A new advance by UCLA biochemists has brought scientists one step closer to developing treatments that could delay the onset of Alzheimer's disease and prevent the sexual transmission of HIV.
The researchers report that they have designed molecular inhibitors that target specific proteins associated with Alzheimer's disease and HIV to prevent them from forming amyloid fibers, the elongated chains of interlocking proteins that play a key role in more than two dozen degenerative and often fatal diseases.
This week, WGBH is taking a look at the impact of Alzheimer's disease on the caregivers of Massachusetts' more than 300,000 Alzheimer's patients. Our five-part series looks at the emotional and physical impact of caring for a loved one with Alzheimer's, exploring one family's detailed plan for dealing with the disease, and looks at different strategies for supporting patients with Alzheimer's, like assisted-living and art therapy.
There are new genetic clues on risk factors and biological causes of a rare neurodegenerative disease called progressive supranuclear palsy (PSP), according to a new study from an international genetics team led by researchers from the Perelman School of Medicine at the University of Pennsylvania. In the largest genetics study of the disease, three new genes associated with risk for PSP were identified and two additional genetic variants affecting risk for PSP were confirmed. The paper appears online in Nature Genetics.
Scientists have designed a brain implant that restored lost memory function and strengthened recall of new information in laboratory rats - a crucial first step in the development of so-called neuroprosthetic devices to repair deficits from dementia, stroke and other brain injuries in humans.
The National Alzheimer's Project Act, Public Law 111-375 (42 U.S.C. 11225), requires that the Secretary of Health and Human Services (HHS) establish the Advisory Council on Alzheimer's Research, Care, and Services. The Advisory Council is governed by provisions of Public Law 92-463 (5 U.S.C. Appendix 2), which sets forth standards for the formation and use of advisory committees.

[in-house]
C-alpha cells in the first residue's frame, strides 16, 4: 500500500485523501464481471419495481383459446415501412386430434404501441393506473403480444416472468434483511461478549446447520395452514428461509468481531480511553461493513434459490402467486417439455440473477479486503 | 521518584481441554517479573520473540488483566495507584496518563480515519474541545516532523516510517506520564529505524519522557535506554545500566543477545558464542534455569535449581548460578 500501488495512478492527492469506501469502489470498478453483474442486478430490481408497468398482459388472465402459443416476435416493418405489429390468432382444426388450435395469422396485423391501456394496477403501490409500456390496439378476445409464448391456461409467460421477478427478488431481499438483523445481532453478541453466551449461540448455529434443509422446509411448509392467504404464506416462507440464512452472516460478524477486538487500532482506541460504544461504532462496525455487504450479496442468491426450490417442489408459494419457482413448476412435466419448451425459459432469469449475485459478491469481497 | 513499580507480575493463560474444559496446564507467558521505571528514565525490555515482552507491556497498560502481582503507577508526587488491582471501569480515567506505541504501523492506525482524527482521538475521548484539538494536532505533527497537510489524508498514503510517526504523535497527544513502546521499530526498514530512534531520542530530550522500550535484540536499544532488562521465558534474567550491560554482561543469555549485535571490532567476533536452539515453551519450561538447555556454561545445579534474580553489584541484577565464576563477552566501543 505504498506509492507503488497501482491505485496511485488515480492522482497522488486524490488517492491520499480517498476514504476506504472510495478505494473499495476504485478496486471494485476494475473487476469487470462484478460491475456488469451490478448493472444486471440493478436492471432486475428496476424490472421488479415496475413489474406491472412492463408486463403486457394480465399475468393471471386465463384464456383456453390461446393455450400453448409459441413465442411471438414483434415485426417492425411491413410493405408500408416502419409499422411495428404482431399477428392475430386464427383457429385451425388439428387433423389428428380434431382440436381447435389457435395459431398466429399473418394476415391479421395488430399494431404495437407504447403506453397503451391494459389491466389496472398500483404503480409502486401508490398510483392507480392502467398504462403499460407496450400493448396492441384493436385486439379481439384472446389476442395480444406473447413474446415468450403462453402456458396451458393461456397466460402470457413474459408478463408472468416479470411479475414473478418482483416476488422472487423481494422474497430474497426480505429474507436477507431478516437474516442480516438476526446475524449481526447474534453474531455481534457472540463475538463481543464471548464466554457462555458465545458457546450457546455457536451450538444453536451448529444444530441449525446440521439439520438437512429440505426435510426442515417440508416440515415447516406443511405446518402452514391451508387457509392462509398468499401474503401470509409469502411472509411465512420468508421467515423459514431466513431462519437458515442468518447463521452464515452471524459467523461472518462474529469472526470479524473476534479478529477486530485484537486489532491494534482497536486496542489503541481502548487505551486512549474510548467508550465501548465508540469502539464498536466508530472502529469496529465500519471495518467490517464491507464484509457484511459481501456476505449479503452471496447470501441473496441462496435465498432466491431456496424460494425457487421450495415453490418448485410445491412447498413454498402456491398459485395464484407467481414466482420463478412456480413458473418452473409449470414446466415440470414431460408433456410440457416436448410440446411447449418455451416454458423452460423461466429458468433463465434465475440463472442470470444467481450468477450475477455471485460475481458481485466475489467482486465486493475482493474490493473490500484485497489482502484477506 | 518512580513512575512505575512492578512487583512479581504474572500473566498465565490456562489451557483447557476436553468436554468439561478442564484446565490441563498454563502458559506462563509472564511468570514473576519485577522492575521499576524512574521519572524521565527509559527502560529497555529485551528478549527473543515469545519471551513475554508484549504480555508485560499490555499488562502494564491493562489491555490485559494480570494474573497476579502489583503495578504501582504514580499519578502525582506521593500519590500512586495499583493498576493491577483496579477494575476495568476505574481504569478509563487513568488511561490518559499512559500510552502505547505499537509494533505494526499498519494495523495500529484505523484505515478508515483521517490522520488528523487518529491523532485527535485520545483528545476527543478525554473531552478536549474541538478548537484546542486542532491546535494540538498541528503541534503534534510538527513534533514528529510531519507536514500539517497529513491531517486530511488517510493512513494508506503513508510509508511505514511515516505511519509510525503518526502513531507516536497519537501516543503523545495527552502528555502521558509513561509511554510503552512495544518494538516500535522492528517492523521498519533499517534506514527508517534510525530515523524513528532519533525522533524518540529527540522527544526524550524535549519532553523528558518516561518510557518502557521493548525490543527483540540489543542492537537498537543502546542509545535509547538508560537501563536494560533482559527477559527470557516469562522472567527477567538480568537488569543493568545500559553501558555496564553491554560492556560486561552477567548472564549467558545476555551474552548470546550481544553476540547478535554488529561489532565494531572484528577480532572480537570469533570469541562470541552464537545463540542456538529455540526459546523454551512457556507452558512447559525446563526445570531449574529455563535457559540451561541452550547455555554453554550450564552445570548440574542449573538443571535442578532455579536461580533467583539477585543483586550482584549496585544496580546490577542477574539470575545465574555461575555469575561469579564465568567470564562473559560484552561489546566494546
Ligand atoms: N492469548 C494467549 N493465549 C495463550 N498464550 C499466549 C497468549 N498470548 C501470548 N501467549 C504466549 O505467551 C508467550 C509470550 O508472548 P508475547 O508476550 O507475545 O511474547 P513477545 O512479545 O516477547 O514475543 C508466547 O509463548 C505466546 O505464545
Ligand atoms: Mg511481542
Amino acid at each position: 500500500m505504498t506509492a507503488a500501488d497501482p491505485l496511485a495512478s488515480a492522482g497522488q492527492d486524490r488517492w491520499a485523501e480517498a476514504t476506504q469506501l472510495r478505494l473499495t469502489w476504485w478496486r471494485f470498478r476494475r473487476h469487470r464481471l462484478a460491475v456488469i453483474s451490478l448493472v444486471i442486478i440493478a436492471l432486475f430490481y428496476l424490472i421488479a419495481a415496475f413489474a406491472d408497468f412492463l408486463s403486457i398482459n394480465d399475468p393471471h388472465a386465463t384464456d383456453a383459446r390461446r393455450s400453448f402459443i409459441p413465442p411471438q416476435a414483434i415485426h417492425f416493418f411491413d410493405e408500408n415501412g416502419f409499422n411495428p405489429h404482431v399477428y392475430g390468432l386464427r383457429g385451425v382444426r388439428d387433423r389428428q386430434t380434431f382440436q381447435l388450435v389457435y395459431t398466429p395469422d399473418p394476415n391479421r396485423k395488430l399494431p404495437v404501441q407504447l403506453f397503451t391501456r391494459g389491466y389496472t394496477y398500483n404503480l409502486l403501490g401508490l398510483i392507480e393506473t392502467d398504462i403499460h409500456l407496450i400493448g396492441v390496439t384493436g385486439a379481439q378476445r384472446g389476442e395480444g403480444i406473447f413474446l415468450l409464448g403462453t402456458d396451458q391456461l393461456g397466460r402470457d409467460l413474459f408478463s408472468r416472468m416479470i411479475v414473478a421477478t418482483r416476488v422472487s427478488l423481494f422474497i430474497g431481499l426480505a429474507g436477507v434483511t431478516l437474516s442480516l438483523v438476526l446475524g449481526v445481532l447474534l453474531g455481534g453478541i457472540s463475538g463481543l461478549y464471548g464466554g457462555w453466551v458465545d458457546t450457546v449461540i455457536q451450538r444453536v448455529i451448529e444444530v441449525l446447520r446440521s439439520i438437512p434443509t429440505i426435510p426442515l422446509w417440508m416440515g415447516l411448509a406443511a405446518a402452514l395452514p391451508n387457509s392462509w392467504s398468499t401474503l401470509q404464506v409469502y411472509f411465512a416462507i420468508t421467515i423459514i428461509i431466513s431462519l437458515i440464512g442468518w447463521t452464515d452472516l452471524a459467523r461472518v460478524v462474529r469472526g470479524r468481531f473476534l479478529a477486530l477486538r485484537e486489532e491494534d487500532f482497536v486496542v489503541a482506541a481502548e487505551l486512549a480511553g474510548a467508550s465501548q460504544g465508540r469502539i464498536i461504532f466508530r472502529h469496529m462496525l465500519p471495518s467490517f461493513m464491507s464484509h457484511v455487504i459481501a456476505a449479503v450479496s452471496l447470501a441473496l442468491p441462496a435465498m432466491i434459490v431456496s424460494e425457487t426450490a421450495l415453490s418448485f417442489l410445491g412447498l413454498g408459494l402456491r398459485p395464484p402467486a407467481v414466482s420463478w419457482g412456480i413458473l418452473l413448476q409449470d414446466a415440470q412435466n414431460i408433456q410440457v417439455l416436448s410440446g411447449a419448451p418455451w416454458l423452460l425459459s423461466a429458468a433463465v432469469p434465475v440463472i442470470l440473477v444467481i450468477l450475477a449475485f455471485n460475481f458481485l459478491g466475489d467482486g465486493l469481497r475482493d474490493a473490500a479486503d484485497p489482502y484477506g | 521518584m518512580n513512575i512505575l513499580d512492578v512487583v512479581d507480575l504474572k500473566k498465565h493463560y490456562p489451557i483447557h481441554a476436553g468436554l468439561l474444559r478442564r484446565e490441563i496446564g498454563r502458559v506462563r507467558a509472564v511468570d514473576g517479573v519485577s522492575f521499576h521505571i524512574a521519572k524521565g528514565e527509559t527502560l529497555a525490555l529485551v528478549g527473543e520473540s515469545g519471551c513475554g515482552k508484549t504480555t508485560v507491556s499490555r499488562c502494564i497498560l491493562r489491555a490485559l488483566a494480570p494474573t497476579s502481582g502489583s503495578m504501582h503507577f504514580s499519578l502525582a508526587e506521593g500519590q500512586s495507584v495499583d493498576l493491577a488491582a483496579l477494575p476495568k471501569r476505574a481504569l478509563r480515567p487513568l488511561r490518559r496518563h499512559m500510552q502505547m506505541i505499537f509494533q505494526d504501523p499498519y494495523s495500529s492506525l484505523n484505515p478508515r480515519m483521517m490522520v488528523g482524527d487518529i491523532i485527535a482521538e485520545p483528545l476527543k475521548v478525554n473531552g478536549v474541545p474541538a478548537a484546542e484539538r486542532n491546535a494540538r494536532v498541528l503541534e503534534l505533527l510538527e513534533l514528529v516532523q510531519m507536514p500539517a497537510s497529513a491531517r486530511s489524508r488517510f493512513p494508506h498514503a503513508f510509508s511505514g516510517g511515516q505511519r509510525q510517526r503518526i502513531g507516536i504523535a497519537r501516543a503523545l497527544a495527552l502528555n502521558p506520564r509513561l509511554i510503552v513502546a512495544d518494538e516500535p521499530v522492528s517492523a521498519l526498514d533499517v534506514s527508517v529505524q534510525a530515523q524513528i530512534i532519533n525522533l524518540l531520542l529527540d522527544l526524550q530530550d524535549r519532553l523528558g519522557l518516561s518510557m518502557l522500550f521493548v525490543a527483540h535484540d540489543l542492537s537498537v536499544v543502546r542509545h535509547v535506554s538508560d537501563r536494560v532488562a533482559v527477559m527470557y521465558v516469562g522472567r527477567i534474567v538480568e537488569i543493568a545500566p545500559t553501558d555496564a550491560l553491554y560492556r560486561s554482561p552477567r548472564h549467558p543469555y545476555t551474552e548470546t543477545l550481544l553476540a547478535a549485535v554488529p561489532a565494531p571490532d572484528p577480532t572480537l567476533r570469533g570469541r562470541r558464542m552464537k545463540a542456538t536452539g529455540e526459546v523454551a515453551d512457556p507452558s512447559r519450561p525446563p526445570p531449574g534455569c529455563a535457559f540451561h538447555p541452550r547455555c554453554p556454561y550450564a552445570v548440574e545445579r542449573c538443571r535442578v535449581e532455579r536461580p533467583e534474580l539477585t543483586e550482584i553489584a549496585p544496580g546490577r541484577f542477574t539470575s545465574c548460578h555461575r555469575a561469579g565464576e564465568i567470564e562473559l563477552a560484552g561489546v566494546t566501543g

Oldest-old survivor stories notwithstanding, mild cognitive problems, as wlel as full-blown dementia, are common among women 85 years and older, and their prevalence keeps going up as these women get older, according to a new study. "There was some question in the research community as to whether the incidence of dementia might plateau after a certain age," said Kristine Yaffes, University of California at San Francisco (UCSF).
Steve Riedner of Schaumberg, Ill., was a 55-year-old tool-and-die maker, a job that involves difficult mental calculations, and a frequent speaker at community meetings when he found himself increasingly at a loss for words and unable to remember numbers. He even began to have difficulty reading his own written comments.
The neurologist he consulted thought Mr. Riedner had suffered a stroke and for three years treated him with cholesterol-lowering medication. But instead of his language ability stabilizing or improving, as should happen following a stroke, it got worse.
On Sunday, May 1st, CNN will air the first Larry King special, premiering at 8pm ET/PT and will be titled "Unthinkable: The Alzheimer's Epidemic." It's being called the disease of the 21st century as an estimated 5.4 million people have been diagnosed with Alzheimer's. It is the sixth-leading cause of death across all ages in the United States, but many Americans still do not know much about this illness. The one-hour special will look into Alzheimer's disease, who gets it and why, the race to find effective treatments and a possible cure.
For the first time in 27 years, the definition of Alzheimer's disease is being recast in new medical guidelines that reflect fast-mounting evidence that it begins ravaging the brain years before the symptoms of dementia.
The brain areas affected by Alzheimer's disease start shrinking up to a decade before symptoms like memory loss appear, according to new brain imaging research. The discovery, which adds to growing evidence that Alzheimer's is a slowly emerging disease, could help scientists identify people at risk before the damage is done.